How to Consign Clothing

Having worked for many years in a women’s consignment store, I know a thing or two about the in’s and out’s of such a store and some of these tips may help you have a better chance of success when you try to consign clothing of your own. Now every store has a different set of rules (some prefer bagged clothing to hangers, any season vs in season) its best not to compare stores because they all operate differently. 

Before you attempt to bring clothing in, do your research first. Pick up a pamphlet from the store or read about their rules and requirements online first. Don’t show up for your first time with 5 garbage bags the moment they open or 5 minutes before they close… I can promise you, you won’t have a good experience!

I collected a few sales tags to show you what people leave on their clothing that they are bringing in. “Outlet $9.99 Compare at $19.00” “Value Village $5.49” “Value Village $9.49” If the store prices based on a 1/3 rate of the retail value an item with a price tag of $5 would have to be sold at $1.60 of which the consignor would receive .64 cents. That is assuming the prices don’t drop or go on sale.

It is in your best interest to remove the label from the inside, play on the fact that most people wouldn’t know the item is from Streetwear Society or George. At the very least remove the price tag. I find a lot of women think that because their items have original sales tags that it will increase the value of their items, it does not in most cases. The only instance where it would is if the item is an expensive highly sought after item such as a Lululemon jacket ($250) or Frank Lyman dress ($200).
Remove the sales tags if it shows a low value or a price sticker. Check for soiled spots in the forgotten places.
You’d be surprised how many people do not think of all of these areas…. The obvious ones are bathing suits, check between those legs! But every pair of shorts or pants I have to check the crotch on the inside. I don’t think I need to go into detail about what I’ve discovered that people have not paid any attention to.

Arm pits, if you’ve worn it more than twice and wear deodorant you’ll need to inspect this area for sure. Dresses are a popular one for having this problem as a lot of women only wear the dress once and hang it back in the closet. Naturally one assumes anything hanging in one’s closet is clean, but its not.

Collars can be soiled even after washing many times if you do not use Spray’n Wash. They need extra attention as they have had direct rubbing contact with the oils in your skin. If the item has been hanging in the closet for a few months there’s a good chance it has been soiled by the hanger, by just simply hanging there. Whites are exceptionally tough to keep clean which is why they are rare in second hand stores.

If you spent more than you should have, for example, that super stiff Michael Kors bag. Its not practical but you spent a fortune… Don’t go to a consignment store expecting to get your money back from this bad purchase. The Le Chateau leather jacket your mom spent a few months rent on in the 1970’s is not worth $20 now, its the way things go. If you’re dealing with a vintage shop that price will be much different, but in a current styles shop, that leather jacket has zero value as the style is not what is in the magazines.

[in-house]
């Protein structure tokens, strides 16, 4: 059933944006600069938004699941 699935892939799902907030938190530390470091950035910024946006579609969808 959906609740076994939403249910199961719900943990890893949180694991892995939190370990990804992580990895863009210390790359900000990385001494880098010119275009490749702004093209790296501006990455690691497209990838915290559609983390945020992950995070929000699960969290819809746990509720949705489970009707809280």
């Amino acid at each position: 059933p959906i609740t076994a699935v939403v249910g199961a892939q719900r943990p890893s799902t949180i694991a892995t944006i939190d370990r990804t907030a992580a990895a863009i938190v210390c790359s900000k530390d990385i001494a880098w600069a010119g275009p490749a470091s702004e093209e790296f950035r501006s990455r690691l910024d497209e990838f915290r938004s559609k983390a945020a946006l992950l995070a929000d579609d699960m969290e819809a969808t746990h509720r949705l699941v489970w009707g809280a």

If you are on the fence about consigning an item, don’t. If you have any doubt in your mind, don’t. If you want your money back, don’t.
Don't come in with high expectations. Just because it's current in the stores doesn't mean it
will be accepted.
Every store has a different clientele. You may have bought that outfit at the mall last week, new with tags and all and it may not be something that sells for us. Sometimes its as simple as all items from a specific brand or store will not sell, doesn’t matter if you argue that its brand new, sometimes overall they just don’t sell for the store.

Last year everyone wanted jumpers and rompers but each of those women wore it once, realized it was a nightmare to go to the bathroom and decided to get rid of it. We receive these every summer and we haven’t sold one. We had a stunning BCBG black number last year that was new with a huge price tag and we weren’t able to sell it for $15. You can still buy these in the stores now, yes they are in style, but they are not practical.

Detachment is key. You need to fall out of love with your clothing if you are going to try to sell them, same as if you were going to donate them. You are getting them out of your house! Let go. When I reject an item I am often met with a great deal of anger, as if I have insulted their clothing and therefore insulted them personally. Truth is, our clientele expects a certain style and quality of clothing. Should your items not meet this criteria they will become “no thank you’s”. This isn’t to say your item isn’t nice, its simply saying the store will not be able to sell it as more than likely, we have tried a few times before with no interest.
Regardless of how nice you think they are, they won't sell. Clean your shoes and purses!
Go through every single pocket in those purses and remove all personal belongings or garbage. Wipe them down with baby wipes or a wet cloth, get all the dust off. Check the handles from end to end to ensure they are not ripped or unraveling. Ensure there are no stains or pen marks on the interior and exterior. Shoes are often overlooked but can collect dust and dirt as easily as clothing and should be properly cleaned before being consigned. I find most women do not wipe out the inside and outside of their footwear so there is dust and dirt remaining from their last wear.
#ClearOut #Donate #HowTo #Lifestyle #Consignment
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